Years of thinking social archives >
1. The Age of Context is Upon Us
The Nike+ Fuelband launched at SXSW12. The mountains of social data we generate combined with the rapidly evolving technology and devices we all own means we entering the age of context. How can social data make you and your phone smarter? How do apps such as Google Now (& Google Glass) easily take disparate data sources and help enhance your life? How does all this information make your life more efficient? This is a space to watch at SXSW this year to see any new product launches, emerging trends and discussions.
2. Gaming + Social = Mainstream Conversation
SXSW Gaming is the fast growing video game component of SXSW Interactive. It brings the world of video games to the mix in Austin, and is one to watch as the intersection between gaming and social connectivity spills over into the mainstream conversation at the event.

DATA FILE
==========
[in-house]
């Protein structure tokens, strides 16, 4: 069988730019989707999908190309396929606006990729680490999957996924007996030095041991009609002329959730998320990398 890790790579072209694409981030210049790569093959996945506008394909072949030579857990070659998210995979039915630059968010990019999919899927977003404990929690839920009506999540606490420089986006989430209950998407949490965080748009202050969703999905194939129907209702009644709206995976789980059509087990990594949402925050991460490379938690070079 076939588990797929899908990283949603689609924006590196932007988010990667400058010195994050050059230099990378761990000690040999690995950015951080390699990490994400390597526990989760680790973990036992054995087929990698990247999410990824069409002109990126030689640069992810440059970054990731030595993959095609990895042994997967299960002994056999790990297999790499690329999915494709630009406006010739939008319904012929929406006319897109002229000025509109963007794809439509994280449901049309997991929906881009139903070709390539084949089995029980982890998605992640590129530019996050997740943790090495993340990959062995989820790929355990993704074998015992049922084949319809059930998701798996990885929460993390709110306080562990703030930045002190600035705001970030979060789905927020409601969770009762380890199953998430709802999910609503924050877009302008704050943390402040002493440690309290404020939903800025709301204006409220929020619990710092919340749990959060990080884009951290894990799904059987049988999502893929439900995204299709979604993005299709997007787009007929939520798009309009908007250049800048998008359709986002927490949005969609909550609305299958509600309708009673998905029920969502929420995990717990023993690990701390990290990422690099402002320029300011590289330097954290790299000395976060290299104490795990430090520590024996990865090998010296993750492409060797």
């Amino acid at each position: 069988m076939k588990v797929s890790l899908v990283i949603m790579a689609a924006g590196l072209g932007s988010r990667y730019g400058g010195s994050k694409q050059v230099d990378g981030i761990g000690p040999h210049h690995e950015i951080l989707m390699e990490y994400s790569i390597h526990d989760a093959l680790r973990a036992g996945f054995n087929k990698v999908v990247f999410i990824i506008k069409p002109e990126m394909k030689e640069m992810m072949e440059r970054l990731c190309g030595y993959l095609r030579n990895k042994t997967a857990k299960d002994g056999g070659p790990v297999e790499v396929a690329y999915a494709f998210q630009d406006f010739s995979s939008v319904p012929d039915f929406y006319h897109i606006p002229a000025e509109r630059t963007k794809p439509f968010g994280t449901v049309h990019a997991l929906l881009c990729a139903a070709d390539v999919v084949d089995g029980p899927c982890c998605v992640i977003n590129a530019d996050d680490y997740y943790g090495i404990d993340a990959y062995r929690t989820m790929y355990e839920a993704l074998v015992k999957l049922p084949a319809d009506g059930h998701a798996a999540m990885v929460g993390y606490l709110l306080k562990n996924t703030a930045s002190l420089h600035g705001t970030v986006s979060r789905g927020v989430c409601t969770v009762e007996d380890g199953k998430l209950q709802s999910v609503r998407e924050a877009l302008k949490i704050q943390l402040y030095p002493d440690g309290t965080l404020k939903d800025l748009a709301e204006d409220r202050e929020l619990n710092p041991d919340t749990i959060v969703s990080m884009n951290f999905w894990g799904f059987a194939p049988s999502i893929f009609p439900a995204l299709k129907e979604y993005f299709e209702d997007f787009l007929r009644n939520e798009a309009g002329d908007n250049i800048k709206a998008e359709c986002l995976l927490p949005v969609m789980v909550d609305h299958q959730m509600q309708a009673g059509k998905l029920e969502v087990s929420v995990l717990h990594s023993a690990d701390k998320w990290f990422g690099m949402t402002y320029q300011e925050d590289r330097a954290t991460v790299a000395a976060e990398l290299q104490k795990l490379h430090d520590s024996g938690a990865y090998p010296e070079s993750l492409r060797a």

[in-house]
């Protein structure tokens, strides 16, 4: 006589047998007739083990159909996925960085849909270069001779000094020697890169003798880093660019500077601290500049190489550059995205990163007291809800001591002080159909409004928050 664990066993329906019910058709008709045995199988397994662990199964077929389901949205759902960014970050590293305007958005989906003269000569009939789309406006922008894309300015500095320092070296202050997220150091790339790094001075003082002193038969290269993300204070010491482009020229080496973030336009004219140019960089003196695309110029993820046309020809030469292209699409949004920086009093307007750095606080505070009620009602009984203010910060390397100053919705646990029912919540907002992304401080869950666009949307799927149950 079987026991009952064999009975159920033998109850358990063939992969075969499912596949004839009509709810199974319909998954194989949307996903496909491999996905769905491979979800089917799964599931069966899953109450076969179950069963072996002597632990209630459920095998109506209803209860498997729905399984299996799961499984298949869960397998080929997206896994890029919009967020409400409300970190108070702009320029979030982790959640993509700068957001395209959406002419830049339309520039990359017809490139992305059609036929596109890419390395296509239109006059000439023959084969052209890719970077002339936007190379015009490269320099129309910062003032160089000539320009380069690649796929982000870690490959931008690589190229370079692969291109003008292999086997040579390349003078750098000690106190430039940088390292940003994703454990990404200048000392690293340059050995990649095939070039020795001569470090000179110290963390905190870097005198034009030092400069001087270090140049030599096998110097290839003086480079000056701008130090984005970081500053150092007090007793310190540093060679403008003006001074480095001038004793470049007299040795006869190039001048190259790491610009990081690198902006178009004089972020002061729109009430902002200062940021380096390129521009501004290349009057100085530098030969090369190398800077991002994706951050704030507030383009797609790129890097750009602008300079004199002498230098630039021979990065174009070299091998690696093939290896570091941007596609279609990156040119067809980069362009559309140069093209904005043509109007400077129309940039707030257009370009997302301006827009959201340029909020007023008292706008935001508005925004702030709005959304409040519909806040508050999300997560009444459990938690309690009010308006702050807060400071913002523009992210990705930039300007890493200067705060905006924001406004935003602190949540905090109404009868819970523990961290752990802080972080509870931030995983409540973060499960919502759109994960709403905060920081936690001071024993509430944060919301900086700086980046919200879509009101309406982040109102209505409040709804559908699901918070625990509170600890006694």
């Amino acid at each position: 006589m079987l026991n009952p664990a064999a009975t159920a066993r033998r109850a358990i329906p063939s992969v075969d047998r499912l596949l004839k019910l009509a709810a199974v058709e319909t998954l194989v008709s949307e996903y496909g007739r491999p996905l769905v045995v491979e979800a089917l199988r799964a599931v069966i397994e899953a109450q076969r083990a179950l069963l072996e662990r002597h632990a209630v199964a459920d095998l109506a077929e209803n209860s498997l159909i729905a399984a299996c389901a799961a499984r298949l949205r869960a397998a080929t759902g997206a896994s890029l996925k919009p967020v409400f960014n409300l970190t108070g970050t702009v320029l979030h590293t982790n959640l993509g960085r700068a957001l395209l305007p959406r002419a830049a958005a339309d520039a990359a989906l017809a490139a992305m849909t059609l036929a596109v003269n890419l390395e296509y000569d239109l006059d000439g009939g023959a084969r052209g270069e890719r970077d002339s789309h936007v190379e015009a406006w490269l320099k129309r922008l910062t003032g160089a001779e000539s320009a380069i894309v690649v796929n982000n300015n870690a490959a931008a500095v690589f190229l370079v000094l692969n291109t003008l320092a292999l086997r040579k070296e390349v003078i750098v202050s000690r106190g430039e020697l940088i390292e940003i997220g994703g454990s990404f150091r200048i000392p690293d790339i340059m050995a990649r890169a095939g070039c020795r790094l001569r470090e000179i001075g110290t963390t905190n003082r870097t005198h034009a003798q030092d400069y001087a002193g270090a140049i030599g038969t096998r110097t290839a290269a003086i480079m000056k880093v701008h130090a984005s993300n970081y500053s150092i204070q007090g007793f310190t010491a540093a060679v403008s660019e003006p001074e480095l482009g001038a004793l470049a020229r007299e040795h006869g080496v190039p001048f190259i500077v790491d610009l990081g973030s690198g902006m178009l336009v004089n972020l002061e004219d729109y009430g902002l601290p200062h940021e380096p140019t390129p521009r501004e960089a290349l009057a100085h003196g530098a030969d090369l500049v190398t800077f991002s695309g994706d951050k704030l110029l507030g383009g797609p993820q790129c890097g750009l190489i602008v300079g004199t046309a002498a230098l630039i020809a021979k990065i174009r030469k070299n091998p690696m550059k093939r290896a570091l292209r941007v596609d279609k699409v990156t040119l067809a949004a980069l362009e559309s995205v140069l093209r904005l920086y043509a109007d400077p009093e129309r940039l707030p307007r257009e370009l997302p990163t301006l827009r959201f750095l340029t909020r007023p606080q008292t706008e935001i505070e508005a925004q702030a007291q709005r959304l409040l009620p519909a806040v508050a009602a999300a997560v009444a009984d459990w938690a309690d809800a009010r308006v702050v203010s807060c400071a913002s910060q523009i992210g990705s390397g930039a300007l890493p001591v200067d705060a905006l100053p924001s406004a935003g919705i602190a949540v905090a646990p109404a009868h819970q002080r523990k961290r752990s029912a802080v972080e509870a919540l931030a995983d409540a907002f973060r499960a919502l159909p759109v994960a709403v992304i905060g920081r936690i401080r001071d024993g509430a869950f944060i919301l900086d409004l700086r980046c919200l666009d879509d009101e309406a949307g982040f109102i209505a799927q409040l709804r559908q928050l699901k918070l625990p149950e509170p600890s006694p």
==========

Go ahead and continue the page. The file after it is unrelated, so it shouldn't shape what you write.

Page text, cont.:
3. Social TV Strategy Expansion
Social TV is not a new topic but what is new is how TV shows have placed social at their core, and they appear aplenty in Austin this year. From Andy Cohen’s onsite episodes of Watch What Happens Live to panels from many in the ecosystem including the WWE, Conan, Deadliest Catch and TMZ, Austin 2013 is the place for the broadcast industry to get social.
4. Twitter and Innovation Lead the Charge
Twitter first blew up at SXSW in 2007 – could this be Twitter’s year again at SXSW13? With the recent launch of its advertising API, the latest Synch Tweet collaboration with AMEX (client) and new direct marketing tools for brands are among many recent innovations to the many panels featuring Twitter at their core this year, it feels like the bird is certainly having a moment in Austin this year.
5. The Sky is No Longer The Limit
Space ships are in vogue this year, appearing in everything from commercials (AXE) to branded content (RedBull) – and at SXSW that trend continues apace. Elon Musk the CEO and chief designer at SpaceX, will keynote in Austin this year alongside panel appearances from five-time NASA astronaut John Grunsfeld, who visited Hubble on three missions; as well as experts in astrophysics, Microsoft’s Worldwide Telescope project, and Webb prime contractor Northrop Grumman.